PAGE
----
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Sword-edging stitch icon
Sword-edging stitch

  • Sword stitch
Sword-edging stitch main image

This surface stitch consists of two interlocking buttonhole stitches which together form an elongated cross.  The cross normally has three short legs to portray the hilt of a sword and one longer one to portray the blade, although some authors show the stitch with two long and two short legs.  The stitches are normally worked to form a broken line or as a powdered filling.  Its structure has similarities with loop stitch, although the second part of the stitch is subtly different.

Earliest references to this stitch date to the first half of the 20th century, although it may well be considerably older.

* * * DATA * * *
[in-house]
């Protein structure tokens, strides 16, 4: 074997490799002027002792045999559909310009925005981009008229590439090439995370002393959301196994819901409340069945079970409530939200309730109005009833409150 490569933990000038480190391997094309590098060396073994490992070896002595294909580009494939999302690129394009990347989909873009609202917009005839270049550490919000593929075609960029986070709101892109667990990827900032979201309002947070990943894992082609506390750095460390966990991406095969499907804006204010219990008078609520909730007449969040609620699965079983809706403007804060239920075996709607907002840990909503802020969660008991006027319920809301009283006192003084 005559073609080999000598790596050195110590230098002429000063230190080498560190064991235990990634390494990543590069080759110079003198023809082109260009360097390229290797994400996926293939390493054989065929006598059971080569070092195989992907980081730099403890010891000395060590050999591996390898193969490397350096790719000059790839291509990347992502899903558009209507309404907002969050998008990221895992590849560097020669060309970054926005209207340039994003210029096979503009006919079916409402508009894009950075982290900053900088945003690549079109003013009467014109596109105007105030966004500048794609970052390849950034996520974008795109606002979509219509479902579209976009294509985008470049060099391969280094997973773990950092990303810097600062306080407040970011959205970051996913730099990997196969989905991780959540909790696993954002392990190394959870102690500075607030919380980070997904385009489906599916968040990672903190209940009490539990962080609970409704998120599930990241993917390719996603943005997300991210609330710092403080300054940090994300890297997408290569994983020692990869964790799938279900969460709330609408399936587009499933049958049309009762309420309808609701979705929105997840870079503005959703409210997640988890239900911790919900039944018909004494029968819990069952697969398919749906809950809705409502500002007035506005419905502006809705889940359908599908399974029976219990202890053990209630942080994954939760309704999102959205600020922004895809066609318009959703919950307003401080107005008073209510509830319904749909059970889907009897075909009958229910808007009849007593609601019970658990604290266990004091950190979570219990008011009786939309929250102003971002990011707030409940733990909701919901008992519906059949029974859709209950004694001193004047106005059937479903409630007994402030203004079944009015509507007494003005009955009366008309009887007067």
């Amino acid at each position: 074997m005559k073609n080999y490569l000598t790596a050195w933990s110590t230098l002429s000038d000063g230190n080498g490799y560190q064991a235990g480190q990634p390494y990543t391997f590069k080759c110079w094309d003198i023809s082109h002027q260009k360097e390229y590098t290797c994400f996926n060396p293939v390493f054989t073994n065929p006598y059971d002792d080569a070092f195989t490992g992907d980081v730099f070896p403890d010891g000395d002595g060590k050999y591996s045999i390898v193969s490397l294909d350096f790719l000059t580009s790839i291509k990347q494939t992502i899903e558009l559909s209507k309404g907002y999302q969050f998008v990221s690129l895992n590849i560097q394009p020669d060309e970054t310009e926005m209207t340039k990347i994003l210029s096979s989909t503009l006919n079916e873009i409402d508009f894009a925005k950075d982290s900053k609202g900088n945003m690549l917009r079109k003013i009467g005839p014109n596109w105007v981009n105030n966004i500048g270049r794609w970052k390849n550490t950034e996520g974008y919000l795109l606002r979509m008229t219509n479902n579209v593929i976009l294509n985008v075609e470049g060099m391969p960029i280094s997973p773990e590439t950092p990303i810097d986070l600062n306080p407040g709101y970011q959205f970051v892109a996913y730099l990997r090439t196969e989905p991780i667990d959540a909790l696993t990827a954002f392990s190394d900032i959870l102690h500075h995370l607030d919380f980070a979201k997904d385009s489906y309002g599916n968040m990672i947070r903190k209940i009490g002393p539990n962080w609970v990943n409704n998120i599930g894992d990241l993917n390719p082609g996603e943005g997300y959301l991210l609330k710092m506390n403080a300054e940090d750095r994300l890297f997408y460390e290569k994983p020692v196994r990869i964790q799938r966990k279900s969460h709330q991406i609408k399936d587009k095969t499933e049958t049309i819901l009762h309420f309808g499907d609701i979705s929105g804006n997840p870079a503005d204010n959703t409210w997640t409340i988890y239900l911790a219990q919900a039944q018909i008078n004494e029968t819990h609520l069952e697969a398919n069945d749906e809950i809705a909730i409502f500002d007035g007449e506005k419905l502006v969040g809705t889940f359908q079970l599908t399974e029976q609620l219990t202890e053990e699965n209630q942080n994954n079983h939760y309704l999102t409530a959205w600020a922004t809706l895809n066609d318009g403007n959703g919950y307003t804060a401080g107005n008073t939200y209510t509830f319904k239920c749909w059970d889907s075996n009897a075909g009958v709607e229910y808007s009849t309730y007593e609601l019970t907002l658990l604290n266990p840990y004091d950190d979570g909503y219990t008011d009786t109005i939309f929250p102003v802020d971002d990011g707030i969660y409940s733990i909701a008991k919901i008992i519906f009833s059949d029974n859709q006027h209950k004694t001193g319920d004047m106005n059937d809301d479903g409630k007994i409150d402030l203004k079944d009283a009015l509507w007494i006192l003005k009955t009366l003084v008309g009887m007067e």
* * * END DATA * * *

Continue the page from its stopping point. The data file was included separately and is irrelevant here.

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Bring your needle up at one end of your design line.  Take it down a short distance ahead to one side of the line, forming a diagonal stitch.


Bring your needle back up on your design line, a short distance ahead of where it first came up.  Slide your needle under the first stitch from back to front.  Pull through.


Take your needle down on the opposite side of your design line, level with where the first stitch was taken down but slightly further away to make a longer stitch.  Pull through.


Continue in this way leaving a small gap between each stitch.

Sword-edging stitch

Embroidery Techniques


  • Mrs Archibald Christie, Samplers and Stitches (1921) , p.35
  • Mary Thomas’s Dictionary of Embroidery Stitches (1934) , p.33